It’s crazy to think that we spend over a third of our entire lives sleeping. What’s even crazier is we spend another third working or studying or partaking in any worldly commitments we may have.

Well, the obligatory 9-to-5 isn’t necessarily the smartest approach to work, as it turns out. TikToker and Burnout Management Coach Emily Ballesteros, with whom Bored Panda got in touch, has recently shared her professional opinion on why the 8-hour workday is tragically outdated and it’s high time companies adopted a more appropriate work schedule.

Turns out, the ‘9-to-5 ‘ concept isn’t the smartest approach when it comes to work as explained by Burnout Management Coach Emily Ballesteros

@emilybruthReply to @iamjoegioia I’m glad you brung it up cuz I’ve been dying to talk about it for a f*ckin hot minute😅 ##burnout ##cc ##40hourweek ##fyp ##workload♬ original sound – Emily Ballesteros

Meet Emily Ballesteros, a Burnout Management Coach who shares videos on a variety of topics related to burnout, energy and time management, work and mental health, and advice on how to deal with work-related issues.

Recently, she has come out with a video addressing the 8-hour workday / 40-hour work week and its underlying issues. The video starts off by giving some context about the 8-hour workday concept—8 hours of work, 8 hours of rest, and 8 hours of sleep, rinse and repeat, which was formed over 100 years ago. Unfortunately, it was originally all for one specific industry—manufacturing.

In her now viral TikTok video, Emily explains why the 8-hour workday doesn’t make sense in many industries

Image credits: emilybruth

Ballesteros explains that though it might be a solution to that particular business vertical, it’s by no means universal. Many industries are actually project-based, meaning that people have to keep themselves busy most of the time. And in turn, this leads to problems of reduced productivity, loss of motivation, and possible burnout, among others.

Besides this, the 8-hour workday was created in a different historical context—wives used to stay at home and tend to the household, there was no hour-long super-commuting, and technology was drastically different, making it impossible for many to work from home.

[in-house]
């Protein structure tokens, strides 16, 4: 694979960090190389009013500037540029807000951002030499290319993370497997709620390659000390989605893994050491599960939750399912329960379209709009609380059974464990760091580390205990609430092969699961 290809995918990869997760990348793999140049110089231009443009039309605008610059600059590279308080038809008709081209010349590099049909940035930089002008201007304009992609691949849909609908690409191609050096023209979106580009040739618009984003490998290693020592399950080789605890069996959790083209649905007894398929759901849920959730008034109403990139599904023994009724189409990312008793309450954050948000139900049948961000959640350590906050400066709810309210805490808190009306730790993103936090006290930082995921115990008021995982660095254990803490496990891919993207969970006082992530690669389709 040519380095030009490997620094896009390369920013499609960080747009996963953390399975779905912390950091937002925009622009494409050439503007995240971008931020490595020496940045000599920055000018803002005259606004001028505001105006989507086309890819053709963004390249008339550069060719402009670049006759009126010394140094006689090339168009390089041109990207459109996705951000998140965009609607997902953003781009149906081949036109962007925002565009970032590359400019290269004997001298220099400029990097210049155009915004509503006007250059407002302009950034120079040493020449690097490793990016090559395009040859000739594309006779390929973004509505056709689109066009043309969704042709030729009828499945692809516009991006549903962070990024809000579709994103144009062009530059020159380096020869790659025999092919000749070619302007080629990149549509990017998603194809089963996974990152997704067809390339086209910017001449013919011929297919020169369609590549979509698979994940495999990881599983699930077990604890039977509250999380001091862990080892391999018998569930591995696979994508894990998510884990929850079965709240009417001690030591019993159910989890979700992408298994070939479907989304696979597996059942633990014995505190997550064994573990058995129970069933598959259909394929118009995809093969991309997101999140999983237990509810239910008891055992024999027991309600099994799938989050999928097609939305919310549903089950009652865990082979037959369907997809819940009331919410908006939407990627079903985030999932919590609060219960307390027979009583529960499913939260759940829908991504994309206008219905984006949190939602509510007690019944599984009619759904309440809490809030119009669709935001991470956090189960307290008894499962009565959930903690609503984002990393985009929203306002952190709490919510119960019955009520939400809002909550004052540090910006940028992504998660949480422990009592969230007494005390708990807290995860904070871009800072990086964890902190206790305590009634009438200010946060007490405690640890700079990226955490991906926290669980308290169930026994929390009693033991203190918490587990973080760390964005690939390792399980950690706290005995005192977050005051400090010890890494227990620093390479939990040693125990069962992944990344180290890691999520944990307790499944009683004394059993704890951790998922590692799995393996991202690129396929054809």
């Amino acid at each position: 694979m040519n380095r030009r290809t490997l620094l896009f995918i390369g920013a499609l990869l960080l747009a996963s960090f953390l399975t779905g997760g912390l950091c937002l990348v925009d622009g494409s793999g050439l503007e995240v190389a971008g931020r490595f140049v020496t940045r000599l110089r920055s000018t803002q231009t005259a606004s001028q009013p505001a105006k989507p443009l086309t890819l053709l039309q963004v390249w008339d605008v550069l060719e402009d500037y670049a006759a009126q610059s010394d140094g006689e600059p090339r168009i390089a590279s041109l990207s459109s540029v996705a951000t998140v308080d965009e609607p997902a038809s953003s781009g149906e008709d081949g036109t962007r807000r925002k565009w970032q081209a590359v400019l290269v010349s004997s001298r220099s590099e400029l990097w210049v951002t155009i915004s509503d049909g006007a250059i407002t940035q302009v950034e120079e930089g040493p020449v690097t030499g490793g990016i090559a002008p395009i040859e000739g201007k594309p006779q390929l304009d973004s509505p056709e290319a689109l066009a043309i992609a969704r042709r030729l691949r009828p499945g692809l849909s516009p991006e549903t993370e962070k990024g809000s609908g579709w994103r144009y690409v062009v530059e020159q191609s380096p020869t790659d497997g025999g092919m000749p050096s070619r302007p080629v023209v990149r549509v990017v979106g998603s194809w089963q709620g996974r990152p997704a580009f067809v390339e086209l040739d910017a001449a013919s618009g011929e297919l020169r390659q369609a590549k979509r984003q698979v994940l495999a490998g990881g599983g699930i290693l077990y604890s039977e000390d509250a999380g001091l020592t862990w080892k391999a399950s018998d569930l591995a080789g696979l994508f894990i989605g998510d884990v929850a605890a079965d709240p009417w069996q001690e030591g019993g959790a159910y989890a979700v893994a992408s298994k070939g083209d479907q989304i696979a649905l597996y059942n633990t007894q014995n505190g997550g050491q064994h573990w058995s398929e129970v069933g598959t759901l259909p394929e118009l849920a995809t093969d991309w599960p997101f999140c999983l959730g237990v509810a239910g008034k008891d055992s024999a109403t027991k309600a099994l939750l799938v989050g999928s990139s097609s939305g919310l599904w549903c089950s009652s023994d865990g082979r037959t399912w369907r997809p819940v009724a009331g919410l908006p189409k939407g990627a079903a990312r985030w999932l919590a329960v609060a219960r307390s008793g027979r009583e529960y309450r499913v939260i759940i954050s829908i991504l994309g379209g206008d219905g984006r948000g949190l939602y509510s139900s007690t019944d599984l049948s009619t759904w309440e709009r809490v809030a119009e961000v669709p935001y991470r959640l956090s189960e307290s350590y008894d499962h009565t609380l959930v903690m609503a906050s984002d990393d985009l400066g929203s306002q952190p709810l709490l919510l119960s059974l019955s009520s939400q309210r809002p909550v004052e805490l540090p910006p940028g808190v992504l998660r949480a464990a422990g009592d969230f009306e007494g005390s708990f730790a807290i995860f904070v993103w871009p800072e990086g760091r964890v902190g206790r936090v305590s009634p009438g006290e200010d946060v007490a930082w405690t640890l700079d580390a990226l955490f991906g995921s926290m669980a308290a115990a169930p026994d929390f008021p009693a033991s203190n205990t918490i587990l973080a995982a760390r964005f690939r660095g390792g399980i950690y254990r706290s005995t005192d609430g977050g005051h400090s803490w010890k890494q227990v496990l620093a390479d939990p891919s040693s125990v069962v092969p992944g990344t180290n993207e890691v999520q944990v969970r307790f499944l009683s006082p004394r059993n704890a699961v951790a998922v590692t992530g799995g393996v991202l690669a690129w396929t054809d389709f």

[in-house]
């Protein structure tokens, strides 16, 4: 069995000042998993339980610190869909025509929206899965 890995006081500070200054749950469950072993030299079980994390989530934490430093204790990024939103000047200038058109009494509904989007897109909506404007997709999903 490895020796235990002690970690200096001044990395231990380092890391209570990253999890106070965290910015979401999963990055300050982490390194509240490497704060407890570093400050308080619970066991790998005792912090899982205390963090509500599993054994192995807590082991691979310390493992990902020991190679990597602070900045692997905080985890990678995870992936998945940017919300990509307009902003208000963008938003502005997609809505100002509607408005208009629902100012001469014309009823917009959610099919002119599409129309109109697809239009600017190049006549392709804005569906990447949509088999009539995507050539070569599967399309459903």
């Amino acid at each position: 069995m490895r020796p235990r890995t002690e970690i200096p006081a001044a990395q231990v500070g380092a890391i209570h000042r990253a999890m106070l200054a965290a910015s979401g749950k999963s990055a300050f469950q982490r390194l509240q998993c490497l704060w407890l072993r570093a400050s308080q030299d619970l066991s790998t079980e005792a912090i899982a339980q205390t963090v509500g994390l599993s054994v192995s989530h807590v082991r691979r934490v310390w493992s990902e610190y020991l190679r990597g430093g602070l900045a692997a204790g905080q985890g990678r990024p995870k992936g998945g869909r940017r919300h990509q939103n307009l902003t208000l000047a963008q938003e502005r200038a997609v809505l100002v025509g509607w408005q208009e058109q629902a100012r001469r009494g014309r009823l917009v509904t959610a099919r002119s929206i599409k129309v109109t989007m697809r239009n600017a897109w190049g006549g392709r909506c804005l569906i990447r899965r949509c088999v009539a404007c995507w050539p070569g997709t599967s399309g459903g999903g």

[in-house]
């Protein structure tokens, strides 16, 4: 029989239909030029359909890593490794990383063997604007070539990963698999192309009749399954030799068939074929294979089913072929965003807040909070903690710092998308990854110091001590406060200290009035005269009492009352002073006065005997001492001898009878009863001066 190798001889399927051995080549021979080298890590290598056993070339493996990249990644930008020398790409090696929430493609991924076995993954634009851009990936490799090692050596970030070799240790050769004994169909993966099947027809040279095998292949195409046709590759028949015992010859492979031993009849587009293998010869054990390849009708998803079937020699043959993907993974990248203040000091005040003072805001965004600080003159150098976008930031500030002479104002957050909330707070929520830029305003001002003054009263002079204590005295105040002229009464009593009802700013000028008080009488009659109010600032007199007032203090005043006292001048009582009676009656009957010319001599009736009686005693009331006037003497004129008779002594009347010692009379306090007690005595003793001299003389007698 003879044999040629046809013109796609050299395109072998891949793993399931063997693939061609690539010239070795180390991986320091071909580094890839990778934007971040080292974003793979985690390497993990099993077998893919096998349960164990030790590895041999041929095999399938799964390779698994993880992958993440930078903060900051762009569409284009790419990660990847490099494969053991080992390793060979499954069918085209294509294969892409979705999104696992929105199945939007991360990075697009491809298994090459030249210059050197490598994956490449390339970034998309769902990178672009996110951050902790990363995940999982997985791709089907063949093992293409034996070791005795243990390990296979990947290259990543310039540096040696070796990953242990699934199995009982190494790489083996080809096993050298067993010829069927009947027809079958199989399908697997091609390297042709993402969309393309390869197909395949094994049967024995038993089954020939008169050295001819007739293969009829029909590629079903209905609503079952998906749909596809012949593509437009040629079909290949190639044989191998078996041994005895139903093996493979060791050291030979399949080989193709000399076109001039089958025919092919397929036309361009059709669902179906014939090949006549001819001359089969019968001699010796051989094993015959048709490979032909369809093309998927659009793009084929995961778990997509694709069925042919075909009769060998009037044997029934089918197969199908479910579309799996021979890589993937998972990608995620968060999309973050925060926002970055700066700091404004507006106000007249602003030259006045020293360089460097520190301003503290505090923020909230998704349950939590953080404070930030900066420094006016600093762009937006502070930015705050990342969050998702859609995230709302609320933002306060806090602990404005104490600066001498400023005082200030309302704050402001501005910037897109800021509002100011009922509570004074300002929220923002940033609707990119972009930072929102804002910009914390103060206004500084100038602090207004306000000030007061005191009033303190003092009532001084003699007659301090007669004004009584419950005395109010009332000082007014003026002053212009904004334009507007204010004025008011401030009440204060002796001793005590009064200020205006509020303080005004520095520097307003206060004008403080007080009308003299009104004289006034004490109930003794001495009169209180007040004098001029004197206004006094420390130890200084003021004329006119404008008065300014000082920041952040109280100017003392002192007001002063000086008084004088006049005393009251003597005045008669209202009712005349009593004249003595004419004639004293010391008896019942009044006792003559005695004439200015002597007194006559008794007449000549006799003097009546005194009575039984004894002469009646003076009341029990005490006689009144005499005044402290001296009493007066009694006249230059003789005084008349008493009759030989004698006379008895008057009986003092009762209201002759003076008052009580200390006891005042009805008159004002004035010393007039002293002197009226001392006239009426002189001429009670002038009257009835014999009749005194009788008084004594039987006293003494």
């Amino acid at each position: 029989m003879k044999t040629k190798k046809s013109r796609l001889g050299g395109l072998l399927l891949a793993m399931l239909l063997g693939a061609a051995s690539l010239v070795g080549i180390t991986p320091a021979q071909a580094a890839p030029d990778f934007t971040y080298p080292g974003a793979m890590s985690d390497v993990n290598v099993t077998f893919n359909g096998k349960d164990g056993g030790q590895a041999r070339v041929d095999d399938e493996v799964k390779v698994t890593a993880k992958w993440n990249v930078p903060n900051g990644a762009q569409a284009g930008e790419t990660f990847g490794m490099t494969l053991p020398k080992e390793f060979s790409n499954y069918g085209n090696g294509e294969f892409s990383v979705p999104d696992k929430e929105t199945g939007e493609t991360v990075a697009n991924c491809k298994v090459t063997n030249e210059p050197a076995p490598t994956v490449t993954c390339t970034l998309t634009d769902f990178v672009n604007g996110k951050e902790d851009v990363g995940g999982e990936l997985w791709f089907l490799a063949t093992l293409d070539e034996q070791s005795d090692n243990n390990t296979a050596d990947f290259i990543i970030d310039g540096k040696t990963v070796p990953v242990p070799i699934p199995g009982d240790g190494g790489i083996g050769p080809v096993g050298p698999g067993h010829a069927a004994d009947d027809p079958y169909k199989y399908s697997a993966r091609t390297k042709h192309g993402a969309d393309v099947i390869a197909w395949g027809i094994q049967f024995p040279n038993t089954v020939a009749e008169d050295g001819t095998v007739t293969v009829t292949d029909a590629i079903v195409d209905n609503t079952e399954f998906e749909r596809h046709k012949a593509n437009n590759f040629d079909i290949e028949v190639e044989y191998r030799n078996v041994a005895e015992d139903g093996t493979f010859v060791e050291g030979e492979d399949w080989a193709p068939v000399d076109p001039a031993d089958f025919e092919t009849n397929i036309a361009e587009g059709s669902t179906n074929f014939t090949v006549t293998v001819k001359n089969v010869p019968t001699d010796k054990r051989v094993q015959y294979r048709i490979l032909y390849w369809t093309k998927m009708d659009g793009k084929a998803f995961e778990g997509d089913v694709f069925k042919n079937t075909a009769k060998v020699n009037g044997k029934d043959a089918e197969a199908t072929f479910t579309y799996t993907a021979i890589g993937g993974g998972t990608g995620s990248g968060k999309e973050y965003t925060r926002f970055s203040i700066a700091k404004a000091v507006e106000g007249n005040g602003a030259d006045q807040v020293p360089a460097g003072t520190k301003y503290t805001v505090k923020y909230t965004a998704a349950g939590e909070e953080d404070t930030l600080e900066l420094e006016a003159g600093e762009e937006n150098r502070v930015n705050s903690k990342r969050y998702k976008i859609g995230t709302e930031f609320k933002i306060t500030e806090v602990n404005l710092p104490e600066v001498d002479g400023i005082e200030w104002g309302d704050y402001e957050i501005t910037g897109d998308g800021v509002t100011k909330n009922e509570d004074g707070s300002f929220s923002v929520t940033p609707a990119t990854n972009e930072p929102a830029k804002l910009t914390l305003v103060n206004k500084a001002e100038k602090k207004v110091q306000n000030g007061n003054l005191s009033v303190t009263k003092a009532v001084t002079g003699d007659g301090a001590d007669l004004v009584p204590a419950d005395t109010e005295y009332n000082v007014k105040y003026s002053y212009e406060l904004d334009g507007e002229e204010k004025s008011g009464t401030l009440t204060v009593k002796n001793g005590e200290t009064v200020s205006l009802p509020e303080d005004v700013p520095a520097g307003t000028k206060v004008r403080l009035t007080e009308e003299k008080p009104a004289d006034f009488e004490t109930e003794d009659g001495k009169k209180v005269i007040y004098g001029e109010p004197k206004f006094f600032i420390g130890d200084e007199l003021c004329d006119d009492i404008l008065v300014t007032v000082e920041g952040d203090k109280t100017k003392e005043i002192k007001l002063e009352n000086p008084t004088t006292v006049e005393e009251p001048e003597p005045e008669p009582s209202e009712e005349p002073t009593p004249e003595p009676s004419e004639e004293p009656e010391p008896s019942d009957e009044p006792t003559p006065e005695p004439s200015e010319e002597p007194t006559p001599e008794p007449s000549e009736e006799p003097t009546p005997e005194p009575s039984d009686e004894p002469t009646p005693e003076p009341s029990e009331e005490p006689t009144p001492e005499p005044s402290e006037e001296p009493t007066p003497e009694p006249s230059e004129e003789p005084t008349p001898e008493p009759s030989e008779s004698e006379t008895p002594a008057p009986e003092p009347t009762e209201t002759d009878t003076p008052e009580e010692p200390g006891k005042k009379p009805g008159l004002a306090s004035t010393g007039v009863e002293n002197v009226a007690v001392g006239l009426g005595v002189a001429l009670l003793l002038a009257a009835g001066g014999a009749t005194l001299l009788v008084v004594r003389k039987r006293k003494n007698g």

“This framework was created by one man, in one industry, 100 years ago and we have not improved it?” Ballesteros concluded the video with her last point that usually such systems are designed and checked by more than one individual, yet here we are.

You see, the 8-hour workday concept was created for a particular industry—manufacturing

Image credits: emilybruth

So, why is it that many companies still dictate the 8-hour workday? Ballesteros explains: “I believe many companies still use the 8-hour model because they have become ‘standard business hours’ and it is the path of least resistance. While many companies are open to change, they don’t always have the capacity to do the work it would take to change their business model.”

But, as hard it may seem for companies to switch to a shorter workday, it doesn’t have to be that way. Depending on the industry, of course. Ballesteros explained that such a move could be done in smaller steps and would in any case be worth it because it would push them to reduce the amount of pointless meetings, certain admin tasks, and back-and-forths that could be automated.

“Many organizations already have ‘summer hours’ where they are released early on Fridays. I think you could introduce the change in a similar way. Companies could try it on a trial basis, track the data, adjust accordingly, get feedback, try again, and then see what the data and employees say,” elaborated Ballesteros.

However, this doesn’t translate well when tackling a ‘project-based’ job where people don’t need 8 hours

Image credits: emilybruth